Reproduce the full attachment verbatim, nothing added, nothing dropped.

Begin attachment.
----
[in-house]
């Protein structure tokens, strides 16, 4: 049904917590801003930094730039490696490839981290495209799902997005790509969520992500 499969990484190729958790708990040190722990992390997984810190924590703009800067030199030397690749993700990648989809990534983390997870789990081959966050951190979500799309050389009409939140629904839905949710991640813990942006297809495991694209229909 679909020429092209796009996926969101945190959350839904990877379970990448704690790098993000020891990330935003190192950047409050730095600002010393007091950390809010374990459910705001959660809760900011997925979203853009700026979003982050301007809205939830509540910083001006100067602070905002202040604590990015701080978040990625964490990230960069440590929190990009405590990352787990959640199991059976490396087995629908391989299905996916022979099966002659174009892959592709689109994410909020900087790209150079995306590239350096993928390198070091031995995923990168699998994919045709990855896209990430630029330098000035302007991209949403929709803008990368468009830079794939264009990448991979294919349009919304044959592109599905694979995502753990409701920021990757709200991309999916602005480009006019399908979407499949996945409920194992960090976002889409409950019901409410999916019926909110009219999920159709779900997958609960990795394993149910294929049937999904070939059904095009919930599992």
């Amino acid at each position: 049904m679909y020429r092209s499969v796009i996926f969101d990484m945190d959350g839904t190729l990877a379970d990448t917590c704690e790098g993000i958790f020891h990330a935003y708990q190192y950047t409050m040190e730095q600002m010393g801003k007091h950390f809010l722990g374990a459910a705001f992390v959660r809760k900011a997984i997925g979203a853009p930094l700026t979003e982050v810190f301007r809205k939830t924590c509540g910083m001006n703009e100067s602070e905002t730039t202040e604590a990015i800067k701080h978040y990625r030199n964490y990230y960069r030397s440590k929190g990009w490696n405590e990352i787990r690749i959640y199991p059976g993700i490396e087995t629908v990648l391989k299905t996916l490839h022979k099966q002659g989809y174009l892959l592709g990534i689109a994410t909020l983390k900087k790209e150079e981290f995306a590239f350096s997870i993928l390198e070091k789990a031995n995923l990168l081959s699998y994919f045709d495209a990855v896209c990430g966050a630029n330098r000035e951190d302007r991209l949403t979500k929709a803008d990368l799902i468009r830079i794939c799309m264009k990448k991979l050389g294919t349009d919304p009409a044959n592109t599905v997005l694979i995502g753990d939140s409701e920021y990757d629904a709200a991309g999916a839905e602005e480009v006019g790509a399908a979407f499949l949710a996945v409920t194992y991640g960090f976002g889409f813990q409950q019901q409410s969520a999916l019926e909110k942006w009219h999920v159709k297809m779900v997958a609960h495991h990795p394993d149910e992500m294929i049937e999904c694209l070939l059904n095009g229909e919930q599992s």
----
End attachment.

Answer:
[in-house]
């Protein structure tokens, strides 16, 4: 049904917590801003930094730039490696490839981290495209799902997005790509969520992500 499969990484190729958790708990040190722990992390997984810190924590703009800067030199030397690749993700990648989809990534983390997870789990081959966050951190979500799309050389009409939140629904839905949710991640813990942006297809495991694209229909 679909020429092209796009996926969101945190959350839904990877379970990448704690790098993000020891990330935003190192950047409050730095600002010393007091950390809010374990459910705001959660809760900011997925979203853009700026979003982050301007809205939830509540910083001006100067602070905002202040604590990015701080978040990625964490990230960069440590929190990009405590990352787990959640199991059976490396087995629908391989299905996916022979099966002659174009892959592709689109994410909020900087790209150079995306590239350096993928390198070091031995995923990168699998994919045709990855896209990430630029330098000035302007991209949403929709803008990368468009830079794939264009990448991979294919349009919304044959592109599905694979995502753990409701920021990757709200991309999916602005480009006019399908979407499949996945409920194992960090976002889409409950019901409410999916019926909110009219999920159709779900997958609960990795394993149910294929049937999904070939059904095009919930599992």
């Amino acid at each position: 049904m679909y020429r092209s499969v796009i996926f969101d990484m945190d959350g839904t190729l990877a379970d990448t917590c704690e790098g993000i958790f020891h990330a935003y708990q190192y950047t409050m040190e730095q600002m010393g801003k007091h950390f809010l722990g374990a459910a705001f992390v959660r809760k900011a997984i997925g979203a853009p930094l700026t979003e982050v810190f301007r809205k939830t924590c509540g910083m001006n703009e100067s602070e905002t730039t202040e604590a990015i800067k701080h978040y990625r030199n964490y990230y960069r030397s440590k929190g990009w490696n405590e990352i787990r690749i959640y199991p059976g993700i490396e087995t629908v990648l391989k299905t996916l490839h022979k099966q002659g989809y174009l892959l592709g990534i689109a994410t909020l983390k900087k790209e150079e981290f995306a590239f350096s997870i993928l390198e070091k789990a031995n995923l990168l081959s699998y994919f045709d495209a990855v896209c990430g966050a630029n330098r000035e951190d302007r991209l949403t979500k929709a803008d990368l799902i468009r830079i794939c799309m264009k990448k991979l050389g294919t349009d919304p009409a044959n592109t599905v997005l694979i995502g753990d939140s409701e920021y990757d629904a709200a991309g999916a839905e602005e480009v006019g790509a399908a979407f499949l949710a996945v409920t194992y991640g960090f976002g889409f813990q409950q019901q409410s969520a999916l019926e909110k942006w009219h999920v159709k297809m779900v997958a609960h495991h990795p394993d149910e992500m294929i049937e999904c694209l070939l059904n095009g229909e919930q599992s």